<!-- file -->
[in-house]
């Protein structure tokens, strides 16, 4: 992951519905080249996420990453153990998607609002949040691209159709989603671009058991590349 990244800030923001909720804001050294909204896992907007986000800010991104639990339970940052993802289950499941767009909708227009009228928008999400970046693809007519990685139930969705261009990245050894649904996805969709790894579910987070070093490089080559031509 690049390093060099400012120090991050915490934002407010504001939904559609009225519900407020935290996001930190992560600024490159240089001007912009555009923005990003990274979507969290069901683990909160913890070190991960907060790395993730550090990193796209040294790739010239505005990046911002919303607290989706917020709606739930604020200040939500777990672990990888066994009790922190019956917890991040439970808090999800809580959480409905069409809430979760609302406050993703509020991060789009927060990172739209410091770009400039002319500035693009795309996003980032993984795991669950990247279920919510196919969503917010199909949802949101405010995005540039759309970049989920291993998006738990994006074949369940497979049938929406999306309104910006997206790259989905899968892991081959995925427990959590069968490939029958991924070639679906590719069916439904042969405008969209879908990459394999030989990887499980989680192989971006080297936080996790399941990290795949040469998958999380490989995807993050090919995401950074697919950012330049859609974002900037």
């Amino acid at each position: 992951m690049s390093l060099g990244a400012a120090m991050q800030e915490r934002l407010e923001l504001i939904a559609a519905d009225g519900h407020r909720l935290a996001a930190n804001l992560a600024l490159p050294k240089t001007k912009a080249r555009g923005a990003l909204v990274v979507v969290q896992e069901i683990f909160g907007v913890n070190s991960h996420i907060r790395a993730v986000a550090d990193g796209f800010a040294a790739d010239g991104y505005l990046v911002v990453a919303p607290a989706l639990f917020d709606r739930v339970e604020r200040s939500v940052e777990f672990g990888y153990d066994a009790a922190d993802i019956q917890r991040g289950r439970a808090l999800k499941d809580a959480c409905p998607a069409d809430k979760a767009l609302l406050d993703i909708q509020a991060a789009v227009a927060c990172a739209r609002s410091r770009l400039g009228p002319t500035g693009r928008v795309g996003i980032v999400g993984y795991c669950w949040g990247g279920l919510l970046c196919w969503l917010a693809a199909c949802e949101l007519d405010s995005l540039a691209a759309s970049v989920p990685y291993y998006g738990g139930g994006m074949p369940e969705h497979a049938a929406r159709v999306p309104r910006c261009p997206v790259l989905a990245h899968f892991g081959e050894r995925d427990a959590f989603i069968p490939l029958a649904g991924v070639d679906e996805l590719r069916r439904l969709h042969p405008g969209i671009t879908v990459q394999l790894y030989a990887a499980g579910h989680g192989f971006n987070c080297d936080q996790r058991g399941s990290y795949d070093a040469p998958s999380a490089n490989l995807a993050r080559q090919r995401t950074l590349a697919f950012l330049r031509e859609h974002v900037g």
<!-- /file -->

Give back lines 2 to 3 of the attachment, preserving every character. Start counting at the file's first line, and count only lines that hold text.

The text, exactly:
């Protein structure tokens, strides 16, 4: 992951519905080249996420990453153990998607609002949040691209159709989603671009058991590349 990244800030923001909720804001050294909204896992907007986000800010991104639990339970940052993802289950499941767009909708227009009228928008999400970046693809007519990685139930969705261009990245050894649904996805969709790894579910987070070093490089080559031509 690049390093060099400012120090991050915490934002407010504001939904559609009225519900407020935290996001930190992560600024490159240089001007912009555009923005990003990274979507969290069901683990909160913890070190991960907060790395993730550090990193796209040294790739010239505005990046911002919303607290989706917020709606739930604020200040939500777990672990990888066994009790922190019956917890991040439970808090999800809580959480409905069409809430979760609302406050993703509020991060789009927060990172739209410091770009400039002319500035693009795309996003980032993984795991669950990247279920919510196919969503917010199909949802949101405010995005540039759309970049989920291993998006738990994006074949369940497979049938929406999306309104910006997206790259989905899968892991081959995925427990959590069968490939029958991924070639679906590719069916439904042969405008969209879908990459394999030989990887499980989680192989971006080297936080996790399941990290795949040469998958999380490989995807993050090919995401950074697919950012330049859609974002900037």
């Amino acid at each position: 992951m690049s390093l060099g990244a400012a120090m991050q800030e915490r934002l407010e923001l504001i939904a559609a519905d009225g519900h407020r909720l935290a996001a930190n804001l992560a600024l490159p050294k240089t001007k912009a080249r555009g923005a990003l909204v990274v979507v969290q896992e069901i683990f909160g907007v913890n070190s991960h996420i907060r790395a993730v986000a550090d990193g796209f800010a040294a790739d010239g991104y505005l990046v911002v990453a919303p607290a989706l639990f917020d709606r739930v339970e604020r200040s939500v940052e777990f672990g990888y153990d066994a009790a922190d993802i019956q917890r991040g289950r439970a808090l999800k499941d809580a959480c409905p998607a069409d809430k979760a767009l609302l406050d993703i909708q509020a991060a789009v227009a927060c990172a739209r609002s410091r770009l400039g009228p002319t500035g693009r928008v795309g996003i980032v999400g993984y795991c669950w949040g990247g279920l919510l970046c196919w969503l917010a693809a199909c949802e949101l007519d405010s995005l540039a691209a759309s970049v989920p990685y291993y998006g738990g139930g994006m074949p369940e969705h497979a049938a929406r159709v999306p309104r910006c261009p997206v790259l989905a990245h899968f892991g081959e050894r995925d427990a959590f989603i069968p490939l029958a649904g991924v070639d679906e996805l590719r069916r439904l969709h042969p405008g969209i671009t879908v990459q394999l790894y030989a990887a499980g579910h989680g192989f971006n987070c080297d936080q996790r058991g399941s990290y795949d070093a040469p998958s999380a490089n490989l995807a993050r080559q090919r995401t950074l590349a697919f950012l330049r031509e859609h974002v900037g």